Employees claim active shooter training helped them respond faster to the situation.
Earlier this month, a deadly mass shooting took place at a Walmart store in El Paso, Texas, claiming the lives of 22 individuals and injuring 24 others. According to Walmart CEO Doug McMillon, that number could have potentially been higher had it not been for the companies active shooter VR training included as part of the Walmart Academy experience.
During an interview with Fortune, McMillan stated that members of the El Paso Walmart management team, as well as associates, felt that their experience in the companies VR training module helped them better navigate the shooting as it occurred.
“I’ve been to Southaven, and I went to El Paso on Tuesday [Aug. 6], and I spoke with our associates and our management team there, and heard from all of them. And I can tell you, from conversations with them, they all appreciate and recognize how much that training helped. It’s a virtual reality experience,” states McMillon. “I’ve done it myself. And there’s something about doing that through VR that helps you, in some ways, live the experience and understand the steps that you need to take in an active shooter situation.”
“Because the management team [in El Paso] acted so fast and engaged other associates and executed the plan, we all feel very confident that lives were saved and seconds were gained. So, we’re appreciative of that fact, and the decision that the leadership team had made here to make the training happen quarterly, I think helped as well.”
Developed in collaboration with VR training platform STRIVR, Walmart currently employes several different VR modules as part of its Walmart Academy training curriculum. Last year the company distributed 17,000 Oculus Go headsets across its 4,700 U.S. locations (four per store, two per neighborhood market and discount stores), offering one million employees immersive virtual training on everything from customer service to Black Friday preparedness.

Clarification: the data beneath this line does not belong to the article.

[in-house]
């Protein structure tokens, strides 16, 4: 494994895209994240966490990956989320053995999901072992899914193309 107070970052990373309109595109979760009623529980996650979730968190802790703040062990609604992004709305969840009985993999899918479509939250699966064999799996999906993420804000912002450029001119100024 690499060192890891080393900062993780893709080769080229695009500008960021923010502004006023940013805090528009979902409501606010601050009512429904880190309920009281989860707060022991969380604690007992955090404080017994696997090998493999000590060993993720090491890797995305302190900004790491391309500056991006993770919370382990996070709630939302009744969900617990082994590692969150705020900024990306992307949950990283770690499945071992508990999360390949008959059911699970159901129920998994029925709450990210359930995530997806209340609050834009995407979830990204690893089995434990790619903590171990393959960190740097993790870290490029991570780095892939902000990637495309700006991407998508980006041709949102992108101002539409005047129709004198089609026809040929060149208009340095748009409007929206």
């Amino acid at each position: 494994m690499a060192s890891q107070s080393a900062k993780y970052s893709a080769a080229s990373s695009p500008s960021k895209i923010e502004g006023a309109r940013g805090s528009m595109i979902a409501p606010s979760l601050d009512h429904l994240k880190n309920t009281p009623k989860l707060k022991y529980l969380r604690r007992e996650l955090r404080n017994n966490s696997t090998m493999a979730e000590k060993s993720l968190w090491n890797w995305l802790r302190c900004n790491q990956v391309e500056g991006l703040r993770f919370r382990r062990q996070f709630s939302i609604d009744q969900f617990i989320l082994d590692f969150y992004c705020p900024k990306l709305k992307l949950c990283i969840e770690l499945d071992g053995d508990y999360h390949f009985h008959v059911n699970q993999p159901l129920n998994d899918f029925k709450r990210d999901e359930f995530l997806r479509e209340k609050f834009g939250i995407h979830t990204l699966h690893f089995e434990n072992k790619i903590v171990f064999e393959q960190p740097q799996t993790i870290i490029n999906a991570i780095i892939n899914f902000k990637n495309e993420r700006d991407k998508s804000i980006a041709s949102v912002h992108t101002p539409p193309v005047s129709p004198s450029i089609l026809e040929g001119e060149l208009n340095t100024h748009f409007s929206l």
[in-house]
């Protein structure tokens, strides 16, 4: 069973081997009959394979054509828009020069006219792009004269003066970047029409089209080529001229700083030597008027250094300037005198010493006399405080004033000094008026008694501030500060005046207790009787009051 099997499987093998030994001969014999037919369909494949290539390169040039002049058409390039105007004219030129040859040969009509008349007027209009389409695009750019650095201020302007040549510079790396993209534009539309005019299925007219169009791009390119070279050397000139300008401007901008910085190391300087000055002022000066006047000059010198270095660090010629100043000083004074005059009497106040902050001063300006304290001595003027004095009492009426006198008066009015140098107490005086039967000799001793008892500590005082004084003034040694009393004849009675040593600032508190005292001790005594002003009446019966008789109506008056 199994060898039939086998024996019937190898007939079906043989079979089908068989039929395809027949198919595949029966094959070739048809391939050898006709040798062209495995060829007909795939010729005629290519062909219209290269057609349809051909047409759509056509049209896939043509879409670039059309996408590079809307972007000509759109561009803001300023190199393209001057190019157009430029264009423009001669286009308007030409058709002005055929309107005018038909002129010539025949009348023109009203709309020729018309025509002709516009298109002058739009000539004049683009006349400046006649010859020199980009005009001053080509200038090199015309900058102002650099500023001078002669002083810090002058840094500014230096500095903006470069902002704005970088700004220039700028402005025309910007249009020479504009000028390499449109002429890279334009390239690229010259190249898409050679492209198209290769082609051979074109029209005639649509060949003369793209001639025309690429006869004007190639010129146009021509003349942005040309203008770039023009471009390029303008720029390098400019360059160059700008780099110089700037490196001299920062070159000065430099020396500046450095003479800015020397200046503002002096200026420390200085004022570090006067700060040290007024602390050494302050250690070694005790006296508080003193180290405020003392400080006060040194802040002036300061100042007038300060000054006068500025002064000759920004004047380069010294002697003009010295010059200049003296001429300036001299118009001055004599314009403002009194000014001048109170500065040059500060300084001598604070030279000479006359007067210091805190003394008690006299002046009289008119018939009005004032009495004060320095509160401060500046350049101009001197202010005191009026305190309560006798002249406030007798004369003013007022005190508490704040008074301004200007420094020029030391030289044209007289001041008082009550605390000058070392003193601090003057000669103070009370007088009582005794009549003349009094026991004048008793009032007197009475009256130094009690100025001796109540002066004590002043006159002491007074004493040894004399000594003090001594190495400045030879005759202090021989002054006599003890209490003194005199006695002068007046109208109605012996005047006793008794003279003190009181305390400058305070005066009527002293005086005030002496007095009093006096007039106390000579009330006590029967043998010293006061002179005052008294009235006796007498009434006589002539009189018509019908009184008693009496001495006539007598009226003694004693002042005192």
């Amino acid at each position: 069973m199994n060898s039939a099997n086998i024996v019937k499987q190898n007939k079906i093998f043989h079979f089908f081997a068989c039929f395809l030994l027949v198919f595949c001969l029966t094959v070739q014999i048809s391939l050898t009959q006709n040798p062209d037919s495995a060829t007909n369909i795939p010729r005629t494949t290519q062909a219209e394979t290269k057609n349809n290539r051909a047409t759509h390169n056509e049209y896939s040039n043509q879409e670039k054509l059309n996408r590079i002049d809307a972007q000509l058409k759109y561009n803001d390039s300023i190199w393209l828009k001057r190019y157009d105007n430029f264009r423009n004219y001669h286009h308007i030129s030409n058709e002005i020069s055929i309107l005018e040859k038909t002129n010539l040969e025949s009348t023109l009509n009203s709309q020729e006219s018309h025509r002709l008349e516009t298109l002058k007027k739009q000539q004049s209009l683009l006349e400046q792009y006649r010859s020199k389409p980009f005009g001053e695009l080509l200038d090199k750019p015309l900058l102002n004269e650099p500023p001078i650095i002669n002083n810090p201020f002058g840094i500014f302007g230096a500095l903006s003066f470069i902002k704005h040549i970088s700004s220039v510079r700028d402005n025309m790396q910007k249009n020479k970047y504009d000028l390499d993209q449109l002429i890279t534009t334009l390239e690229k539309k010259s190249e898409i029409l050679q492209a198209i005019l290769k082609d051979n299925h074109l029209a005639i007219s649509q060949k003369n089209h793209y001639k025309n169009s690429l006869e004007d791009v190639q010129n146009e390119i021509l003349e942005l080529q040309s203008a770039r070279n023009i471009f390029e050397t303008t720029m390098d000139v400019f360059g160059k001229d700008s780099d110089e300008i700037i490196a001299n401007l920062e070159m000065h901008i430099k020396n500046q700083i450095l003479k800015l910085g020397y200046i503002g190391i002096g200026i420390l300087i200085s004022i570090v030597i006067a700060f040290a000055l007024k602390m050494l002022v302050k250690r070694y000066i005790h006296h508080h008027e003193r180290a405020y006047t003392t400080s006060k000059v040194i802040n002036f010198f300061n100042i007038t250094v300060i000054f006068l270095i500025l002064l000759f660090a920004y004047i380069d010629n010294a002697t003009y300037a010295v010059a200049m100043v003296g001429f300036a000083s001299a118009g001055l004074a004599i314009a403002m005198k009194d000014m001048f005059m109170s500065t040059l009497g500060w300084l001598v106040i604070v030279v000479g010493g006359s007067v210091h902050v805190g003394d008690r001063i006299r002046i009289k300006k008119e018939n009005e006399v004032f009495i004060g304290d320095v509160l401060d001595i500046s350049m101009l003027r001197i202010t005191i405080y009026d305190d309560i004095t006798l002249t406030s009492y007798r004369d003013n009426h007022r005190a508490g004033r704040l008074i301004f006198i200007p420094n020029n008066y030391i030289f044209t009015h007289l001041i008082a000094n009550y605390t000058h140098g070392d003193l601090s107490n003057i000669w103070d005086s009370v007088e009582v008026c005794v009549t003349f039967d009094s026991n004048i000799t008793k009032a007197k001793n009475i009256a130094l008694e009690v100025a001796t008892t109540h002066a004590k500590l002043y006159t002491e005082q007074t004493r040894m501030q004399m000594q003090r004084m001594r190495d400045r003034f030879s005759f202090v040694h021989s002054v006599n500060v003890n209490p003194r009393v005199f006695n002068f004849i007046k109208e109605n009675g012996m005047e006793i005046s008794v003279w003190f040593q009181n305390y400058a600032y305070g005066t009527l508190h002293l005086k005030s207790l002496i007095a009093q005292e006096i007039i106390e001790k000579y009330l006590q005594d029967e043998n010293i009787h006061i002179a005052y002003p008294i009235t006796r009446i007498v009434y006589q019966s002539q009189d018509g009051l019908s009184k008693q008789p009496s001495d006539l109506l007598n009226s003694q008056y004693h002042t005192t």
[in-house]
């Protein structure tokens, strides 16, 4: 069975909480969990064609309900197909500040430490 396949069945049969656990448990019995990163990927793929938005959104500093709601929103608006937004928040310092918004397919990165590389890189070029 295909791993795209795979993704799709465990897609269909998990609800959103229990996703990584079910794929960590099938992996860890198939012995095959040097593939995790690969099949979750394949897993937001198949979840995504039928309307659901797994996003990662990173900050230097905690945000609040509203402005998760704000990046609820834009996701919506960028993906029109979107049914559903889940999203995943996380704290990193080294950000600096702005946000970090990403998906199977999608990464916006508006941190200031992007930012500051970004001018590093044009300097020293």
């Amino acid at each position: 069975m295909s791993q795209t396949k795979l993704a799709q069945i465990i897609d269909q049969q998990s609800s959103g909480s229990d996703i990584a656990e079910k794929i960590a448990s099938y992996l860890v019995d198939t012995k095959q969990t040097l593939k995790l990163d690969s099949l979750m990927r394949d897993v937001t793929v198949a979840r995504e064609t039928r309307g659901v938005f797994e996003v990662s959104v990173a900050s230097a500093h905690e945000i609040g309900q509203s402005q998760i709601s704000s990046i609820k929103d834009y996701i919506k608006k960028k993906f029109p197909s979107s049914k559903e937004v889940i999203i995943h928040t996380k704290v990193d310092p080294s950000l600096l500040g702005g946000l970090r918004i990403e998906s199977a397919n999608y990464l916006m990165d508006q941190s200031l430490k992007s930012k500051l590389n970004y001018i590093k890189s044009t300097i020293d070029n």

In terms of active shooter training, VR technology has been adopted by several different organizations to provide both civilians, as well as law enforcement professionals, with the skills and knowledge required to properly handle a potentially deadly situation. Earlier this year, NYPD’s Counterterrorism Bureau conducted a week-long pilot program in which hundreds of NYPD officers participated in a series of location-based VR experiences that simulated a variety of active shooter and hostage scenarios.
Developed by V-Armed, the platform offers law enforcement professionals, first-responders, and engineers a customizable platform in which to carry out hyper-realistic scenarios that would normally be impossible to recreate in real-life. Staff can monitor the performances of users, including their accuracy with a firearm and negotiation skills, allowing them to better identify key problem areas and adjust the training accordingly.
The versatility and cost-effective nature of VR technology makes it an absolute no-brainer for companies and organizations looking to offer impactful training without breaking the bank. In the case of the El Paso shooting, VR gave employees the knowledge and skills necessary to respond effectively to the deadly situation, potentially saving lives in the process.
Featured Image Credit: Walmart
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